For extensive tumors or tumors that are recurrent, especially those with an extensive corneal component, treatment with topical mitomycin C, 5-fluorouracil, or interferon is advised.10–16 We generally use mitomycin C for two cycles, with close monitoring of the patient (Table 1).12

Back to Top
There are several tumors that arise from the melanocytes of the conjunctiva and episclera (Table 2). The most important ones include nevus, racial melanosis, PAM, and malignant melanoma. Ocular melanocytosis should also be included in this discussion because its scleral pigmentation can masquerade as conjunctival pigmentation.


Table 2. Differential Diagnosis of Pigmented Epibulbar Lesions*

ConditionAnatomic locationColorDepthMarginsLateralityOther featuresProgression
NevusInterpalpebral limbus usuallyBrown or yellowStromaWell definedUnilateralCysts <1% progress to conjunctival melanoma
Racial melanosisLimbus bulbar palpebral conjunctivaBrownEpitheliumIll definedBilateral Flat; no cystsVery rare progresses to conjunctival melanoma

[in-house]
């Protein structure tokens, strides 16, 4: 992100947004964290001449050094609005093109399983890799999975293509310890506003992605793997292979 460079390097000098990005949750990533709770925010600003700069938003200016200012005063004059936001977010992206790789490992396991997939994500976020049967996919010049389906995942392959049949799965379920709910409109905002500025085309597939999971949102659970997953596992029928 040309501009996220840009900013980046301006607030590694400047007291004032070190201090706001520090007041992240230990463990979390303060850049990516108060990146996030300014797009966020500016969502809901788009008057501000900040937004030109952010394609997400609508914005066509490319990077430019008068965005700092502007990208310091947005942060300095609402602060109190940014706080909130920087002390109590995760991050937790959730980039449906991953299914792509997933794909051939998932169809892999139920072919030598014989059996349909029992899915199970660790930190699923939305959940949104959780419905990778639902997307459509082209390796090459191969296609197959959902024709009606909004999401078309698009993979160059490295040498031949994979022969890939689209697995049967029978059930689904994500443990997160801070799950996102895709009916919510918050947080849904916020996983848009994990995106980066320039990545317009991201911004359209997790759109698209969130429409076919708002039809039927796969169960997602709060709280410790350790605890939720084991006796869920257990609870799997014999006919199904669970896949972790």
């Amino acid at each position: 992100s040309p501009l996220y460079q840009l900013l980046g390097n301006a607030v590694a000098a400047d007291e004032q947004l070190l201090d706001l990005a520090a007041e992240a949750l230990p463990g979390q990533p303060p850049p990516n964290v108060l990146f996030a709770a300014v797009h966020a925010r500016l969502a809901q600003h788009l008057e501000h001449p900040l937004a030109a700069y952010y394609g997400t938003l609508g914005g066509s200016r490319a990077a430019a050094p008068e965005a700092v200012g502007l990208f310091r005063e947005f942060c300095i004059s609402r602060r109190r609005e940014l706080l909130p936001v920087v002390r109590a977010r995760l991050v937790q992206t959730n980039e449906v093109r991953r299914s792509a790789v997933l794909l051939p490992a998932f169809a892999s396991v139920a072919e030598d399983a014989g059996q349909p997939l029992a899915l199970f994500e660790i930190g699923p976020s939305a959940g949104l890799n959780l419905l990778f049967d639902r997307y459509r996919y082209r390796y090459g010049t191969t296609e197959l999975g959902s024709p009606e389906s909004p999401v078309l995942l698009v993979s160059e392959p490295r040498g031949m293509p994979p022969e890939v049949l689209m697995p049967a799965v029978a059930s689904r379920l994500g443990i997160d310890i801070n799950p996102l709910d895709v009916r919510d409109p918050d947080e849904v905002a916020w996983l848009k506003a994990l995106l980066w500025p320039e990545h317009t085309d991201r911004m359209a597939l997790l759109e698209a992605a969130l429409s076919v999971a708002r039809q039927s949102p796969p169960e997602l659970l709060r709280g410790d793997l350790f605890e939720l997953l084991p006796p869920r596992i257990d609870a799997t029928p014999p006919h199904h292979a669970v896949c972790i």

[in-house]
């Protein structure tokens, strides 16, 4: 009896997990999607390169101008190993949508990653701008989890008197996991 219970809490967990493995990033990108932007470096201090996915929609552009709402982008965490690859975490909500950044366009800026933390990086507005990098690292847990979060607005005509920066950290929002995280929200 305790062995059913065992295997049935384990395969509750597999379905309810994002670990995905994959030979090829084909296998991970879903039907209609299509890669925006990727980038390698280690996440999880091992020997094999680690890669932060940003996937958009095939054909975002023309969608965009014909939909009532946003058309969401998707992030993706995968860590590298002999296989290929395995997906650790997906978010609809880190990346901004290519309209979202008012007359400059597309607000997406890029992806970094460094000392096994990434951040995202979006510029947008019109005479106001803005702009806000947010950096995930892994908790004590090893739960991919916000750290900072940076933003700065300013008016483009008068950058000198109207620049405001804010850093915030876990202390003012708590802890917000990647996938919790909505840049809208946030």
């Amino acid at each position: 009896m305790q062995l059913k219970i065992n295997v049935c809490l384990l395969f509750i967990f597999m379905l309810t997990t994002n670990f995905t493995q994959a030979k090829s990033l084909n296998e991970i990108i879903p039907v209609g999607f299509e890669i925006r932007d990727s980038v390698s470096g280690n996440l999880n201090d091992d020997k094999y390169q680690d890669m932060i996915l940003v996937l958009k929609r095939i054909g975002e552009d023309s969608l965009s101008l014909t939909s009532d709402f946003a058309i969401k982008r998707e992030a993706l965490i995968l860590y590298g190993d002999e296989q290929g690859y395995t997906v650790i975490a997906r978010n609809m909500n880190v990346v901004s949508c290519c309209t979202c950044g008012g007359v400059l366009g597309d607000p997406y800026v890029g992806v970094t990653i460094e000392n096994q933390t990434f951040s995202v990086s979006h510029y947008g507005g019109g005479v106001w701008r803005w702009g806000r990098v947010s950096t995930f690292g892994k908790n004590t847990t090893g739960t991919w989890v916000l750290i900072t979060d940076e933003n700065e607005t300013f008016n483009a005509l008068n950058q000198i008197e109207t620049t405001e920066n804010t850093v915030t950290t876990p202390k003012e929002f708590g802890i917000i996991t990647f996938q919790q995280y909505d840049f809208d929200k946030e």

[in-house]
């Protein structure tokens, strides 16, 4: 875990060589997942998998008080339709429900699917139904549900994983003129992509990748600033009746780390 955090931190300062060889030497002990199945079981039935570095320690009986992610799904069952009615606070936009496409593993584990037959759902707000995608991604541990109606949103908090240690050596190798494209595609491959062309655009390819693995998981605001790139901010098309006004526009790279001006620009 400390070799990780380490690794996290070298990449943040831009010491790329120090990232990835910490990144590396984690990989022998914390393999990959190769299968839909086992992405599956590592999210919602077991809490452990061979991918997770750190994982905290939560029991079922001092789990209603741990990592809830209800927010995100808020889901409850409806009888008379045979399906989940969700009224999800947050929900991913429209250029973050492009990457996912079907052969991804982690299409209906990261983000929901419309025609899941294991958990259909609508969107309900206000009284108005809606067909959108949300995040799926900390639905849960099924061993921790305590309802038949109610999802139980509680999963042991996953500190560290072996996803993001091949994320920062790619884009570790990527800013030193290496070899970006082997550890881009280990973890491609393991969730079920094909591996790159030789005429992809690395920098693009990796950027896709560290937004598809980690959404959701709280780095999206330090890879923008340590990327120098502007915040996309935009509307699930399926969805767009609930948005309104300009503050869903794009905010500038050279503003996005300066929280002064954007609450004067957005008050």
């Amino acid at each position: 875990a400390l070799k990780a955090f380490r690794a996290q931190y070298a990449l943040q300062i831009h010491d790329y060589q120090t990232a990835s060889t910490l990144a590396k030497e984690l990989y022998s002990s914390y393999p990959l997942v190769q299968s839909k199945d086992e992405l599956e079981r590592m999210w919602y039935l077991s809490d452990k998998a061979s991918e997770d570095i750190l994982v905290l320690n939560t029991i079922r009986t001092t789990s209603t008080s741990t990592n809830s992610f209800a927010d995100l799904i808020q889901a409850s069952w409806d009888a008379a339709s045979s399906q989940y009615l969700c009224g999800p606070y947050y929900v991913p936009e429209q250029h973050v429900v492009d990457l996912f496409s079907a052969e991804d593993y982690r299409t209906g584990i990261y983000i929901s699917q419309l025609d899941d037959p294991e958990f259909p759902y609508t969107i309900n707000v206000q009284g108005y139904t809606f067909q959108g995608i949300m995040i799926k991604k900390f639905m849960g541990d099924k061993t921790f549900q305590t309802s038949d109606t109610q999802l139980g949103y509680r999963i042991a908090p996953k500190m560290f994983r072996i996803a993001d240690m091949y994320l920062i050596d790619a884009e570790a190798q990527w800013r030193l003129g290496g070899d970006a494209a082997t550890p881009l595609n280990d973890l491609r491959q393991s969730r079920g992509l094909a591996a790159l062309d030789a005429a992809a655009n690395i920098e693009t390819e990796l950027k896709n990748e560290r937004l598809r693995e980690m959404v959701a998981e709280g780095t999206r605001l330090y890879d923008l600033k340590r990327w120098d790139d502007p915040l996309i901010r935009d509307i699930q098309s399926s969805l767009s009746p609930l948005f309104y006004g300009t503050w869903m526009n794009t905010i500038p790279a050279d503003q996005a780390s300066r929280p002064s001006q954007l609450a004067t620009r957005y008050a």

Ocular melanocytosisBulbar conjunctivaGrayEpiscleraIll definedUnilateral more than bilateral Congenital; usually 2 mm from limbus; often with periocular skin pigmentation<1% progress to uveal melanoma
Primary acquired melanosisAnywhere but usually bulbar conjunctivaBrownEpitheliumIll definedUnilateral Flat no cystsProgresses to conjunctival melanoma in nearly 50% of cases that show cellular atypia
Malignant melanomaAnywhereBrown or pinkStromaWell definedUnilateral Vascular nodule; dilated feeder vessels; may be nonpigmented32% develop metastasis by 15 years

*See Figures 11 through 15 for clinical illustrations.



The circumscribed nevus is the most common melanocytic tumor of the conjunctiva. It generally becomes clinically apparent in the first or second decade of life as a discrete, variably pigmented, slightly elevated, sessile lesion that usually contains fine, clear cysts on slit lamp biomicroscopy (Fig. 11).47,48 It is typically located in the interpalpebral bulbar conjunctiva near the limbus and remains relatively stationary throughout life, with less than 1% risk for transformation into malignant melanoma.47,48 The interpalpebral location is so classic that one should doubt the diagnosis of nevus if a patient presents with a forniceal or palpebral pigment mass and should suspect PAM, racial melanosis, or malignant melanoma. During puberty, a nevus may become more pigmented and the previously inapparent nonpigmented portions may acquire pigment, simulating growth.

Fig. 11. Conjunctival nevus. A. Pigmented conjunctival nevus. B. Nonpigmented conjunctival nevus.